Saturday, May 26, 2007

The God Question

The most interesting of the Holy Wars these days is the one between hardcore Atheists and hardcore Christians: two fundamentalist religions (yes, atheism is a religion, in my book) battling it out over a set of beliefs that leave out the middle ground of true rationality.

I discovered an opinion here that I am inclined to agree with.

See what you think.

9 comments:

Ms. Theologian said...

I love anything that uses "peckerification"....

juffie said...

As my British friends, say, "There is No God, and Richard Dawkins is His Prophet".

Anonymous said...

I'm disappointed. I have vivid memories of my time as a Christian. Raised a Methodist, I turned to Episcopalianism after marrying a Mexican Catholic. I gave it my best - singing in choirs and running the RE programs, and even donated my ex to the vestry. I prayed, observed Advent, and followed the church calendar.

After I left Christianity I found the UU congregation in my city to be a breath of fresh air. I could still sing in the choir, put one together for children (my own were too old for RE by that time) and enjoy fellowship with people of all different faiths. And no faith. I found people I could talk to, reason with, and whose belief structure allowed me to explore all manner of ideas.

I am an atheist, and it's nothing like when I was a Christian. Calling it a religion only gives power to the far right, and they don't need any more.

Naming the way my mind works now reminds me a little of those snooty people I used to clump with during my Episcopalian days who used to say, "Unitarians? They don't believe in anything!"

My Unitarianism is a religion, without question. My stance as an atheist, however, is not.

Happy pondering...

Joyce

LinguistFriend said...

I am not sure why a battle between hardcore atheists and hardcore Christians is interesting. On the negative part of the atheist side, the destructive work was done in the 18th century. The more interesting and positive part to my mind is how such a view can deal with poetry, religion, and justice, linking such notions to a way of thinking which is compatible with science; that of course has been undertaken seriously by a number of people, such as Julian Huxley and Richard von Mises among my favorites.
Whom should we consider hardcore Christians? The fundamentalists may be admirable in terms of the passionate character of their belief, but at times terribly sad and destructive in terms of their inability to update their beliefs to modern knowledge, and their susceptibility to political manipulation. I am not aware of any possible advocate they have who could sustain a rational argument with the more reasonable atheists, tiresome though the latter often are.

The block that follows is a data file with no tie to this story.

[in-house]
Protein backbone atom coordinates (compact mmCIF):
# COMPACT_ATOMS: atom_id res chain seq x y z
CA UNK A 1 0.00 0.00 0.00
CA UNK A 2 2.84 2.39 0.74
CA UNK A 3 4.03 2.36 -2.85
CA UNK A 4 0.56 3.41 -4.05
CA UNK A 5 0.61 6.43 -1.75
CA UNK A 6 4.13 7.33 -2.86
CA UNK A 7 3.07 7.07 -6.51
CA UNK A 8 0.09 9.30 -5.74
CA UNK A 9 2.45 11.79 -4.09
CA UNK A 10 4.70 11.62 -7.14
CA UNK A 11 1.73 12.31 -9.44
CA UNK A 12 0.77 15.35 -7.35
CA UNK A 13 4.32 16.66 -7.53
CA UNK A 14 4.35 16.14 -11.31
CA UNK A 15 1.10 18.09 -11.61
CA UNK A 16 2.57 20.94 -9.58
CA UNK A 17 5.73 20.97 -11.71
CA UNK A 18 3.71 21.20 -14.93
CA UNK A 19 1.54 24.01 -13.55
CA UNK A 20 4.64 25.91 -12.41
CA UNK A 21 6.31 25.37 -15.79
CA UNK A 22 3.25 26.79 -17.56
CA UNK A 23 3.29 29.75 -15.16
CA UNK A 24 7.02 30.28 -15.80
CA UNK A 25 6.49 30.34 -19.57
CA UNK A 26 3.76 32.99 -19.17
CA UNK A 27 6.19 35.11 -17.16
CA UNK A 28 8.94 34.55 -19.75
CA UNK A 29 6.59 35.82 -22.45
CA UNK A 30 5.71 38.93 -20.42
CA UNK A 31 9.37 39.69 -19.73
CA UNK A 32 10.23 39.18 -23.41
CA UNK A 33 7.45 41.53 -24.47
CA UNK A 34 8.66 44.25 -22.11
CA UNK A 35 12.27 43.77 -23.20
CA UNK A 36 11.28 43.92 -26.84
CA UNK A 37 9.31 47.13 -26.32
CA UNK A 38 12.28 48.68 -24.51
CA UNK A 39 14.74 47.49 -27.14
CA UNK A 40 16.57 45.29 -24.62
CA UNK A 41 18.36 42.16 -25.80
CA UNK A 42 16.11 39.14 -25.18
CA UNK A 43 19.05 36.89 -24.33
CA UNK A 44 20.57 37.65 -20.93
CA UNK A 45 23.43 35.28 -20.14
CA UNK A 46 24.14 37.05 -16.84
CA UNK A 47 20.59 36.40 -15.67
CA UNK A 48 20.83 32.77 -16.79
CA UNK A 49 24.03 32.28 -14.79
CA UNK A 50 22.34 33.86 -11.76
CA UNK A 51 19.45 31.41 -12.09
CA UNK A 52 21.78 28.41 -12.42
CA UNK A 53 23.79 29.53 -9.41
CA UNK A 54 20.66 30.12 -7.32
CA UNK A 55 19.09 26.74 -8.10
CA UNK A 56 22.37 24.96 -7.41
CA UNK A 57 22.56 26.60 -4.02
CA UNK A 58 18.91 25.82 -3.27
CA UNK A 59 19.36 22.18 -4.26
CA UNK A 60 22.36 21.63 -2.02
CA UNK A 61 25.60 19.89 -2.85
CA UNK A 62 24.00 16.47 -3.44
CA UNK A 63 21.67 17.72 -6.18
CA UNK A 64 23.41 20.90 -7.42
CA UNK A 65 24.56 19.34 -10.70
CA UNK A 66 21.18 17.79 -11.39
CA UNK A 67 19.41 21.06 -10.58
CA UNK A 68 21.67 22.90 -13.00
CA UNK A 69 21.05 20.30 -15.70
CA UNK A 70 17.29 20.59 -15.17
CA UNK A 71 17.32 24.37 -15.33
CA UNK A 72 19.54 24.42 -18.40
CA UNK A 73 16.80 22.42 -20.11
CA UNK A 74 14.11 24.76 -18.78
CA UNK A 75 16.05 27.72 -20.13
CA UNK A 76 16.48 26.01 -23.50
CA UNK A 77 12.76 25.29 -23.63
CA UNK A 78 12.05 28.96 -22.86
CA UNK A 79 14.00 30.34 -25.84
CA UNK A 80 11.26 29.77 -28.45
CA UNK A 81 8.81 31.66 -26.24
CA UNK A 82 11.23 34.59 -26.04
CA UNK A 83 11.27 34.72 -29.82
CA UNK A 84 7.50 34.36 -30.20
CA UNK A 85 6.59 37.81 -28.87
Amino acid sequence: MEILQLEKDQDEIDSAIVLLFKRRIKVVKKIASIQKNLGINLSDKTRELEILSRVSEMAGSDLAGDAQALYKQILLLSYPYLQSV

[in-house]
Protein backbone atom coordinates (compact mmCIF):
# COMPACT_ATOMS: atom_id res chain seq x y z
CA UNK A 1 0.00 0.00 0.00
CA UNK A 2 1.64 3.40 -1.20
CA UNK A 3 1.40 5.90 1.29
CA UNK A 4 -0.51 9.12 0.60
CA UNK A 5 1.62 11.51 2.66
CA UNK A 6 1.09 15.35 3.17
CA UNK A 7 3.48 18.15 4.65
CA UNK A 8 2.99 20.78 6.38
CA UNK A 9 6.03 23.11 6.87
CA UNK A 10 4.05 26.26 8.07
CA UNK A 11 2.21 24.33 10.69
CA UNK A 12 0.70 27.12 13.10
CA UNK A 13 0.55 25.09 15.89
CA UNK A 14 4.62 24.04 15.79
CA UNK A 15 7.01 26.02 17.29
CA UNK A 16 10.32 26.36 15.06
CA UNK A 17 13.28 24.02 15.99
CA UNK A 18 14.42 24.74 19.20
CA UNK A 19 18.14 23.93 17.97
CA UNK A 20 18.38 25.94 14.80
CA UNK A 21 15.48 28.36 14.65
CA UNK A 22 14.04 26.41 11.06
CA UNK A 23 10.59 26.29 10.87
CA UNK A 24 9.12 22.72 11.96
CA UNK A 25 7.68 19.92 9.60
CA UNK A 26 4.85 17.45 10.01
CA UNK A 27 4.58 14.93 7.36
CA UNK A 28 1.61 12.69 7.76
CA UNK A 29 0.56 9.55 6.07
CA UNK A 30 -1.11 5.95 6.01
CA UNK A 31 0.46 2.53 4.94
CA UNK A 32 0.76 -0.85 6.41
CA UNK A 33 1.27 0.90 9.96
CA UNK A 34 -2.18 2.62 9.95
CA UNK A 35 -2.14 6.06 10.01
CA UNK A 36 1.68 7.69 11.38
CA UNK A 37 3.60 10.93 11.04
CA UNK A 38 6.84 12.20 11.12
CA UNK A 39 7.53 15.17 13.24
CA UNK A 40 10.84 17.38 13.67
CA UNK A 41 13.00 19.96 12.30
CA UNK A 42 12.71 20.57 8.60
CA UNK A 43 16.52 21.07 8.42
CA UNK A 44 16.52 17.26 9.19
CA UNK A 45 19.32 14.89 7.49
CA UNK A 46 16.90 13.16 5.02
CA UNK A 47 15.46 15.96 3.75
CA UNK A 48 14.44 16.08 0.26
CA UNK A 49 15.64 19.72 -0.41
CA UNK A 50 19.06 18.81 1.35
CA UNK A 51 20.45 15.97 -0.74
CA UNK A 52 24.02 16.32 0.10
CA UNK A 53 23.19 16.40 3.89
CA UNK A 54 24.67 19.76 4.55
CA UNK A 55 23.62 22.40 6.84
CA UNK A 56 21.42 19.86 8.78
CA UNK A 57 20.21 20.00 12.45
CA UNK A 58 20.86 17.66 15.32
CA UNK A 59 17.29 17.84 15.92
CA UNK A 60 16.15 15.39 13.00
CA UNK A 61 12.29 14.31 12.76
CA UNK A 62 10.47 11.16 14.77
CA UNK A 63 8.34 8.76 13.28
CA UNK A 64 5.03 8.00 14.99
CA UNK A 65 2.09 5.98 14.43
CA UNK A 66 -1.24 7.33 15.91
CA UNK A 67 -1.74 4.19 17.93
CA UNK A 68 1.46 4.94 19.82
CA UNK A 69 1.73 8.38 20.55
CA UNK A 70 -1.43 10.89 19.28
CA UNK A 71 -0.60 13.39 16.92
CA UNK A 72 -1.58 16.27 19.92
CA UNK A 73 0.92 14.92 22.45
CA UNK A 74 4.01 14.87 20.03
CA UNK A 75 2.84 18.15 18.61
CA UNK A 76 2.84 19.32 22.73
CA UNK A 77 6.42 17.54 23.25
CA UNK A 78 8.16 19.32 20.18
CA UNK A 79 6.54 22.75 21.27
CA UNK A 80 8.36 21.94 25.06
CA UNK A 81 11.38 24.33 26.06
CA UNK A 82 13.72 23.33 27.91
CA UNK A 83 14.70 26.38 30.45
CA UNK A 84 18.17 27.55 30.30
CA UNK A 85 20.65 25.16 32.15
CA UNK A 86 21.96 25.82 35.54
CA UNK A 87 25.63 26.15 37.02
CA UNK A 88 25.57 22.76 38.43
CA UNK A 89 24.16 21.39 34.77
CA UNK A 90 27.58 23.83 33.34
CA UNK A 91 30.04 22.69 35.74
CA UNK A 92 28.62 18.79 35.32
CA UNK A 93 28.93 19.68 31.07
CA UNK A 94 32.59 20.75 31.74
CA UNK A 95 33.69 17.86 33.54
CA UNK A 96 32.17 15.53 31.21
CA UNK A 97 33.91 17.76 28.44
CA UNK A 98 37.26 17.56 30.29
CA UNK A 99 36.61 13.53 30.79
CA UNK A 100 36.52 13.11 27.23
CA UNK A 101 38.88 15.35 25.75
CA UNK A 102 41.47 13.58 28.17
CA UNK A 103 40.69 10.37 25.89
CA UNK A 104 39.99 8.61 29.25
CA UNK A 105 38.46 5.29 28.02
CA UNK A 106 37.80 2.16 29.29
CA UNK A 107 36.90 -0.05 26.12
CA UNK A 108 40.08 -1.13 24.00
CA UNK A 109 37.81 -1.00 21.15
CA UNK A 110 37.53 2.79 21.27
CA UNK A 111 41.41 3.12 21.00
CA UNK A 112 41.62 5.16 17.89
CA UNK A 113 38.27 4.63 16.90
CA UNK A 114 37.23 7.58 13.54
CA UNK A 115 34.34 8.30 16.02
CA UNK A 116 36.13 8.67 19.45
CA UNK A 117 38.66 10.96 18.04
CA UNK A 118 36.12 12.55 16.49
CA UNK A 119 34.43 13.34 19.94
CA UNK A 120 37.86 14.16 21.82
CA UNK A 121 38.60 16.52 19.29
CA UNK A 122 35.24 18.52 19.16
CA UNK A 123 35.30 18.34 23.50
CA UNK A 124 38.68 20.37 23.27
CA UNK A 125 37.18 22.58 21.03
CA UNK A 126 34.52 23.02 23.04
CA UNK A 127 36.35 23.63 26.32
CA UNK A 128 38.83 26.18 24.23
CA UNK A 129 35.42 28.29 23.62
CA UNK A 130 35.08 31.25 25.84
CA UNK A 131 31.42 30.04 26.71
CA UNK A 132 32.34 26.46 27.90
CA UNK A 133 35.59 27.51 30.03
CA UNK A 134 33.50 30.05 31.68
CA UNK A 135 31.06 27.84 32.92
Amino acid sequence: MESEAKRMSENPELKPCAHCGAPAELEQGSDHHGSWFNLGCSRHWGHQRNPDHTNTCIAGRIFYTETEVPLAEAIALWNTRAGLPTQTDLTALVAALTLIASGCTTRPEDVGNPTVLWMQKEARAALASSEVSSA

Even in a nominally mainline and moderate group, there is no doubt, for instance, that the regrettable Archbishop Peter Akinola is correct about the views of the OT and St. Paul against (at least male) homosexuality. But such an admirable and capable man as Archibishop of Canterbury Rowan Williams so far has no mechanism to say that Paul was wrong on that point, without admitting the same possibility for every other aspect of Christian theology, and causing even greater risks to his major endeavours. That inability for considered revision and updating is tearing the heart out of many mainline churches which have much to contribute to our society and to human thought. For me, the closing of mainline churches is a very sad thing to see; even though I disagree with many of the surface aspects of their theology, they contribute a great deal to the world. I hope that the work of such revisionists as Borg (e.g. "The Heart of Christianity") and Spong can be productive.
LinguistFriend

kim said...

LF -- what does this mean?: "Even in a nominally mainline and moderate group, there is no doubt, for instance, that the regrettable Archbishop Peter Akinola is correct about the views of the OT and St. Paul against (at least male) homosexuality."

LinguistFriend said...

Kim:
I am referring to the Anglican Communion as a whole, e.g. Episcopalians in the US, as a mainline and moderate group. It varies, of course, but if you look at e.g. the "Oxford Companion to Christian Thought", which I think of as having considerable Anglican content, one finds a reasonable and humane level in the articles on such touchy subjects as homsexuality. Sorry for the lack of clarity.
LinguistFriend

LinguistFriend said...